If you’re finding the midweek morning a little too much to bear it might well be worth you stopping off for a healthy dose of Claire Softley’s charm. The illustrator works in a unique blend of collage, ink, geometric shapes and paint to create pastel-led images which are striking for their mixed media appearance as much as for their underworked simplicity. Her series of motel rooms feature an especially gorgeous array of fabrics and textiles rendered in ink, and if it is charm that you’re after, don’t miss the cats. Everybody loves a cat.

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    In 2011, investigating the possibility of authenticity in the staged moment photographer Dominic Hawgood set out on a six month long residency deep within the Texan desert with the hope of meeting people believed to be experiencing the biblical phenomenon of speaking in tongues. And after posting an advert in the local newspaper, a group of women responded, inviting Dominic to stay with them to observe and capture them in prayer as they experienced the mysterious phenomena. Sharing such intimate moments with the women, Dominic’s position was sensitive. But his attention to the privacy of the moment he was within and his wish to avoid being simply an onlooker allowed him to focus on performance. And he captures this perfectly; the lighting, set-like staging and framing of the photographs juxtapose with the intensity of experience expressed upon the women’s faces. So we are left somewhere between the cinematic and the authentic experience captured.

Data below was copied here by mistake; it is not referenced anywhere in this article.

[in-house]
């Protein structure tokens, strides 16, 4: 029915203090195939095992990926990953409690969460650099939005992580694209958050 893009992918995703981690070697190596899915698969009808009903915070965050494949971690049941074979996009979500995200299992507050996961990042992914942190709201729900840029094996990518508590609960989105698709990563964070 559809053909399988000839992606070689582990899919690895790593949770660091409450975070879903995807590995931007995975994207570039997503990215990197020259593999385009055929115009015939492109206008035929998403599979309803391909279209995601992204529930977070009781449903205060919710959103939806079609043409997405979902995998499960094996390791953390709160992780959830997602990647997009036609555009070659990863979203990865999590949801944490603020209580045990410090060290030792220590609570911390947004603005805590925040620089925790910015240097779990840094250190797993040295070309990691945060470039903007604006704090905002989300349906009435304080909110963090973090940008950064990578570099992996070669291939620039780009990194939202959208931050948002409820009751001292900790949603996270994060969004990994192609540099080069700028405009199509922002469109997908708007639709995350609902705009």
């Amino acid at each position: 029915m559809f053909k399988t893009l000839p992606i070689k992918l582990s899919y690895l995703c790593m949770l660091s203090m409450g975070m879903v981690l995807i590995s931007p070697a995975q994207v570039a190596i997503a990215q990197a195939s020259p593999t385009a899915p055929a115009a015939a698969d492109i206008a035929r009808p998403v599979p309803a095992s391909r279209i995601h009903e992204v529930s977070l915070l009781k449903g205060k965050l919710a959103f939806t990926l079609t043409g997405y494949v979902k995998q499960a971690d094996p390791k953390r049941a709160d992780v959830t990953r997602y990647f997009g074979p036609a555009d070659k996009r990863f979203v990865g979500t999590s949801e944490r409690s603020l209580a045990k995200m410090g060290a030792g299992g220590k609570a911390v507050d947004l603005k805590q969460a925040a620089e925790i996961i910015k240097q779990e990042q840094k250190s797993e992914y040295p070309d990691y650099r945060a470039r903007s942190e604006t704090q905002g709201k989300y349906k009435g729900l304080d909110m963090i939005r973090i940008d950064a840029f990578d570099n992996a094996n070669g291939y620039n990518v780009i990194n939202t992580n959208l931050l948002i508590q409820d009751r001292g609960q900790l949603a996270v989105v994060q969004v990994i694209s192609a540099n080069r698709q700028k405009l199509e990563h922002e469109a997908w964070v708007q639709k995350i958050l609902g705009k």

8. Mainb

    We’ve long been subscribers to Kyle Pellet’s Pellet factory, his online store of his joy-crammed collages, paintings and musings. Kyle’s an artist from San Jose whose work keeps getting put on the site because it brings everyone so much glee. As well as making cool pictures and listening to an incredible amount of pop music dating between 1998 and 2003 (you can check out his incomparable Spotify playlists here) Kyle moonlights as a designer for San Francisco’s Suitor’s Club Records. Coolest guy ever? I know. Here’s his top five books.

  9. List

    There’s something fascinating about artwork which transcends its own medium to masquerade as another, and artist Mathilde Roussel has perfected the mastery of making paper look like anything but. Using graphite (lots of it) and a well-loved scalpel, Mathilde transforms large pieces of paper into what appears to be rubber, causing them to behave almost like organic forms draped over walls. Appropriately, then, and instead of being exhibited in frames, the final pieces are then hung from hooks and left to fall naturally. Droopy ears, abandoned socks, butterfly chrysalises – they look like any number of things, but paper is certainly not one of them.

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    Prepare yourself for some serious desk-time dancing, unless you are the sort of person who doesn’t like dancing in which case look away now because this will happen to you when watching Basement Jaxx’s new video What a Difference Your Love Makes and it is so great my face is hurts from smiling.